Following a weekend when the world celebrated what would have been the 70th birthday of singer, songwriter and peace activist, John Lennon, there are rumours that a peace deal is being discussed in Afghanistan between President Karzai and the leaders of the Taliban. Karzai has taken the incredibly radical step of traveling to the south of the country he is supposed to be leading, to discuss peace with the Taliban. The Taliban have indicated that they could not consider such a peace deal until the occupying forces leave, which is ironic because if a peace deal were brokered, in all likelihood the occupying forces would gladly leave.
But you ask, how can the legitimate, democratically elected leaders of Afghanistan have meetings with the Taliban, who we all know are nothing more than terrorists? Well the problem with that logic is that the words 'legitimate' and 'democratic' have to stretch a long way to fit in the same sentence as Karzai. Other words like 'corrupt' and 'exploitative' could easily fit in that sentence. It is true that the Taliban are notorious for their Islamic extremism, their harsh promotion of Sharai law and their oppression of women so there is no use looking for the 'good guys’ to support. Of course the problems predate September 11, 2001, the supposed reason for the US led invasion, now almost nine years ago. They predate the ten-year conflict with the Soviet Union, where the Soviet army battled insurgent forces who were financially and militarily supported by the CIA. The problem's genesis goes back even further to the state's modern existence as a buffer state between Russia and the British Empire. Maybe the descendants of the ancient religions of the Zoroastrians, Hindus and Buddhists might point to invasions by Arabs many centuries before these problems.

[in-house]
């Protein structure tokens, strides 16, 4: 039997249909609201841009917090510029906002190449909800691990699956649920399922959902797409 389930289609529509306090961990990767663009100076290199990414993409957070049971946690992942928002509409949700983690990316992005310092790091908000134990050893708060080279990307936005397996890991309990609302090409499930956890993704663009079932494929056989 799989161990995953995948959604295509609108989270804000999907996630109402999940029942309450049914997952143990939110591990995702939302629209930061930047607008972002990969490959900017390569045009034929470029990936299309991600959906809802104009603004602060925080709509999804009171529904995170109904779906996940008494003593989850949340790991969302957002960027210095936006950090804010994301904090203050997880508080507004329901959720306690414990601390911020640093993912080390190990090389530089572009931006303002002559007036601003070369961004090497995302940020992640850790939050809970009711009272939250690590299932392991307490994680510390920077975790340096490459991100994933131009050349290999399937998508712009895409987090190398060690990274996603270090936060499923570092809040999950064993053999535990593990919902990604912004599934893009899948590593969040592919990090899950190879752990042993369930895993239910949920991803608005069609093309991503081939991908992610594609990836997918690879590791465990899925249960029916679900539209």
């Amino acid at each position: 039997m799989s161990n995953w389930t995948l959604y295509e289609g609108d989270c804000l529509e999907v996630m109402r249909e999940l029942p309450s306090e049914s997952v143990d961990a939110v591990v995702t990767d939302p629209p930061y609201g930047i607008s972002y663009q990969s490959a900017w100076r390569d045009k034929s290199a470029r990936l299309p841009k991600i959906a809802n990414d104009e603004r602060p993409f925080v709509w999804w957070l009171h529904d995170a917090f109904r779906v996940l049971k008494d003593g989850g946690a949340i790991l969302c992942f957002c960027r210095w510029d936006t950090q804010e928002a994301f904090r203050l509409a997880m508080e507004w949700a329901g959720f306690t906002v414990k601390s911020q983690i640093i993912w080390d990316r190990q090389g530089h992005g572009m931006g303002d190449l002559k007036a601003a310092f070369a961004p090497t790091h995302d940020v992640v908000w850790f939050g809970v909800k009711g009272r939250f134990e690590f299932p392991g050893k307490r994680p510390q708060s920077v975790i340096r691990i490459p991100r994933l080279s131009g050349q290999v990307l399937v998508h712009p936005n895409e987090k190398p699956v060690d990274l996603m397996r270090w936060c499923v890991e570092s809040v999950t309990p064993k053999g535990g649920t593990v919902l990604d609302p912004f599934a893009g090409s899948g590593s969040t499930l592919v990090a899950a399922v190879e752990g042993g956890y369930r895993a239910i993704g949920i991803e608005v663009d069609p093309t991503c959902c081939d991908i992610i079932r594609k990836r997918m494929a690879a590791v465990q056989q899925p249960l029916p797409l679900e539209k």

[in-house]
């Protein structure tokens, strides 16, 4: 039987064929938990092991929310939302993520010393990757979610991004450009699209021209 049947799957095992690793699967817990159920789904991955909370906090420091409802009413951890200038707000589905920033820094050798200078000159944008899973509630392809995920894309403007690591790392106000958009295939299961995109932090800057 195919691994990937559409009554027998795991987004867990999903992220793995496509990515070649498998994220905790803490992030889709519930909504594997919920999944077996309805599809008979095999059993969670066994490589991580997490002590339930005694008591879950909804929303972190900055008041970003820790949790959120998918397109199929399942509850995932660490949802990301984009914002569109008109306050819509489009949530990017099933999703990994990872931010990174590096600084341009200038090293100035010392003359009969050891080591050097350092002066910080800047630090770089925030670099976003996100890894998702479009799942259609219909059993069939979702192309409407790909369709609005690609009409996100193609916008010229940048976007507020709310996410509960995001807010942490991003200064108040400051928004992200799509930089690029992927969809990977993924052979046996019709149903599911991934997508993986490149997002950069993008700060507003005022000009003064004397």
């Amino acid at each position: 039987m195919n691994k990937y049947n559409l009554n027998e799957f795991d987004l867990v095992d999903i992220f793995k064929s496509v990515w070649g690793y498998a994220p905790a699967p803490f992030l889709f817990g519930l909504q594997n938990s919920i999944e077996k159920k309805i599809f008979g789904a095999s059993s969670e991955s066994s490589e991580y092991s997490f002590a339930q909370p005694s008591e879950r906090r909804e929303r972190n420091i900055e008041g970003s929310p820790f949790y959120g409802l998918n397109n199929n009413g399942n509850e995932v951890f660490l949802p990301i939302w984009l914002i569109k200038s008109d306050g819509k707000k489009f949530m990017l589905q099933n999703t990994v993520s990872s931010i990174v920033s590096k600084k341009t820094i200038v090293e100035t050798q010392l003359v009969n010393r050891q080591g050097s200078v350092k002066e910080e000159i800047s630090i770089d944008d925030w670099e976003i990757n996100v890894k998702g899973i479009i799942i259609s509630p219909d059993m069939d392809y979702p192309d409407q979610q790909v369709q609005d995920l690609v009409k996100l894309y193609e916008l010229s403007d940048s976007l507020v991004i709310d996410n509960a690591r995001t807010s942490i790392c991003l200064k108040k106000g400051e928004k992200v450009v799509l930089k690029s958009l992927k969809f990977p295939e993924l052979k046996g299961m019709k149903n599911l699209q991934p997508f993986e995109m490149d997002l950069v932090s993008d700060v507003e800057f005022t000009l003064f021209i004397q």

While cynics would suggest that peace couldn’t work in such a tribal and problematic place, it is not unreasonable to be reminded that war does not seem to have a very good track record. The British, the Soviets and now the Americans in Afghanistan have found that war is a rather clumsy, expensive, deadly and ineffective tool. Giving peace a chance sounds like a hippy slogan, but the conclusion that war is an abject failure is hard to deny. Diplomacy is a messy compromise where justice and morality rarely win the day. But when war seems such a monumental failure, there seems little alternative than to sit down with your enemies and dare to dream of peace.
Turn from evil and do good; seek peace and pursue it. Psalm 34: 14